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Stephenson’s iconic Rocket to be displayed at Locomotion in Shildon

The world-renowned locomotive Rocket, designed by George and Robert Stephenson, has gone on display at Locomotion in Shildon, County Durham.

The original 1829 locomotive which was built in Newcastle, travelled to Shildon by road on Wednesday 1 March and temporarily leaves its former home at the National Railway Museum in York.

The move allows Rocket to remain on display to the public while repair work is completed at the National Railway Museum’s Station Hall—as part of the museum’s Vision 2025 development.

It will be the first time that Rocket has visited Locomotion, and it will join legends of the steam age such as Timothy Hackworth’s Sans Pareil and Locomotion No. 1.—the first time the trio of early locomotives have been on display together.

Sans Pareil and Rocket

Rocket was entered into and won the Rainhill Trials, a competition held to find the best design of steam locomotive for the historically significant Liverpool & Manchester Railway. It was built in Newcastle at Robert Stephenson and Co., the world’s first locomotive workshop, which celebrates its bicentenary later this year.

Rocket will go on display next to Sans Pareil and visitors will be able to see it for free from Friday 3 March.

Dr Sarah Price, Head of Locomotion, said: “We are delighted to welcome such a well-known locomotive to the museum, especially one with such strong connections to the North East. I am excited for our visitors to see Rocket here in Shildon and I’m sure it will become a star object for our visitors very quickly.”

The delicate move was carried out by the museum’s conservation team and specialist contractors Constantine, who also moved Rocket to the National Railway Museum in 2019.

Rocket’s chimney was first removed before the locomotive and chimney were carefully packed into a wooden crate which then travelled on the back of a lorry to Shildon.

On arrival the locomotive was slowly unloaded and moved into Locomotion on a skate designed to spread the engine’s load and minimise the chances of any damage.

The locomotive move took place while the museum was open to the public with visitors getting the chance to see Rocket, from a safe distance, as it arrived in its new home.

The move comes at an exciting time for Locomotion with the beginning of construction work on its 2,000m2 ‘New Hall’ which will house an additional 46 vehicles from the national collection.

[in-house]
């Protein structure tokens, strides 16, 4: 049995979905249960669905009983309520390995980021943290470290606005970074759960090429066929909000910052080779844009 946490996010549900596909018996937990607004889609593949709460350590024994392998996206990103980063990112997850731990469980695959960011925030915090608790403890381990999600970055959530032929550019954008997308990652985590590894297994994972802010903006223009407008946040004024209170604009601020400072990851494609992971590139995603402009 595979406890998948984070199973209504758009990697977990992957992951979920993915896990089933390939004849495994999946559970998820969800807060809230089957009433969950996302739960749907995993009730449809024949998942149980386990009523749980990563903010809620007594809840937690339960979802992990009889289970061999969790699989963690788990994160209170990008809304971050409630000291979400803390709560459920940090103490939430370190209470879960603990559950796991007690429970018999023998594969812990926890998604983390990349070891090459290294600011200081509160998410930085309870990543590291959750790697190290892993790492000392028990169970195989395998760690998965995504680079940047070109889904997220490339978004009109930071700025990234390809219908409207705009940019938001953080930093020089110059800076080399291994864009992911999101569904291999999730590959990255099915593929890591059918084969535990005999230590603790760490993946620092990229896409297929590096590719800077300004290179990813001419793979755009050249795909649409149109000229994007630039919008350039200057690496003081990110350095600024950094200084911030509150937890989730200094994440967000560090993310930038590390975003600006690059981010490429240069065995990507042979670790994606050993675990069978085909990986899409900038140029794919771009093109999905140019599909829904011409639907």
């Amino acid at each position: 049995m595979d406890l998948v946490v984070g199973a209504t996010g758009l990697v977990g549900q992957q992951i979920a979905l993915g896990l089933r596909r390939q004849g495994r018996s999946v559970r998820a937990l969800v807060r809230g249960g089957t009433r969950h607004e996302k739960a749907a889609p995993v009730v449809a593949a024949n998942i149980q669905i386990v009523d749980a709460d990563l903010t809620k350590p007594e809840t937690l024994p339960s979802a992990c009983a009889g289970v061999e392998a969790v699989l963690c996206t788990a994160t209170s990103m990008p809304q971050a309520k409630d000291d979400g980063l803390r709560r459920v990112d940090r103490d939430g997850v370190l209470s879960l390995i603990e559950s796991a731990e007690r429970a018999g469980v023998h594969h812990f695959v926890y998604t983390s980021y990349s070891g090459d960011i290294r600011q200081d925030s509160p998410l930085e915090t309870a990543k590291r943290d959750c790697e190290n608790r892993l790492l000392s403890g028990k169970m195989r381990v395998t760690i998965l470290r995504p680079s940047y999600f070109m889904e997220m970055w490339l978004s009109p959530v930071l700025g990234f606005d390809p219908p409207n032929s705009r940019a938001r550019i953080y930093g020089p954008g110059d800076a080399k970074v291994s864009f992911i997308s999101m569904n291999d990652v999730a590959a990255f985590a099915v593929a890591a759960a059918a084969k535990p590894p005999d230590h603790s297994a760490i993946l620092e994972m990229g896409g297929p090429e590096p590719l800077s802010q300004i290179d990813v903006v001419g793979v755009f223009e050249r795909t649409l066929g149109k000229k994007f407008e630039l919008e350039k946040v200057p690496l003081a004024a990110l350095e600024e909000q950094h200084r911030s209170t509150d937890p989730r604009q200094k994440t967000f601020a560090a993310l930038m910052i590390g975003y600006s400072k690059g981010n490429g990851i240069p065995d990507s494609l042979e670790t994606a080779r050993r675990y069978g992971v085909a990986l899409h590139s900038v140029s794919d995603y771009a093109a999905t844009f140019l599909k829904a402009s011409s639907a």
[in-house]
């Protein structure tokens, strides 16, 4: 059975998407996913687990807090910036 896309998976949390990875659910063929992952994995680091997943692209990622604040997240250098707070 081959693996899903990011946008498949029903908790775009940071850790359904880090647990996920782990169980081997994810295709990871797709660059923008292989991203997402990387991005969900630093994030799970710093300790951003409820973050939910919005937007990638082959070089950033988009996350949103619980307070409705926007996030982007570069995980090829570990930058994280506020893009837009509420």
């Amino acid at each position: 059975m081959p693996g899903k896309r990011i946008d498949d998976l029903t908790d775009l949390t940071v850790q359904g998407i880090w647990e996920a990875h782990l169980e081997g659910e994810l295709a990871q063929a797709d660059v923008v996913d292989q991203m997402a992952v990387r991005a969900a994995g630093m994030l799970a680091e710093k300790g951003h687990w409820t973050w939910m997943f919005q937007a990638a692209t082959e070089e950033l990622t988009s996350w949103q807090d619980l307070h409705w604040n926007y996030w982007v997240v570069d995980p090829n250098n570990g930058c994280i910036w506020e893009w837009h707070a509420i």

The vehicles will include carriages, wagons and locomotives and will celebrate the North East’s role in the development of the railways.

Rocket will be located in Locomotion’s existing building alongside more than 50 rail vehicles already on display.

New Hall, which will open in autumn 2023, is part of Locomotion’s Vision 2025 project which will also see the conservation and restoration of the historic Shildon site. You can find out more about the project here:

For more information please contact:

Josh Chapman, Communication Officer, 01904 929 515

Simon Baylis, PR & Press Manager, 01904 686 299

Notes to Editors

About Locomotion

  • Locomotion offers visitors the chance to see highlights of the national collection of railway vehicles in Shildon—the world’s first railway town
  • Locomotion forms part of the Science Museum Group, along with the Science Museum in London, the Science and Industry Museum in Manchester, the National Science and Media Museum in Bradford and the National Railway Museum in York
  • Locomotion is a partnership between the Science Museum Group and Durham County Council, which is a major funder of the museum
  • The museum will host a series of exhibitions and events throughout the year, culminating in a visit from Flying Scotsman to celebrate the world-famous locomotive’s 100th birthday. The Centenary Festival will take place at Locomotion from 16 December–2 January
  • Admission to Locomotion is free – visit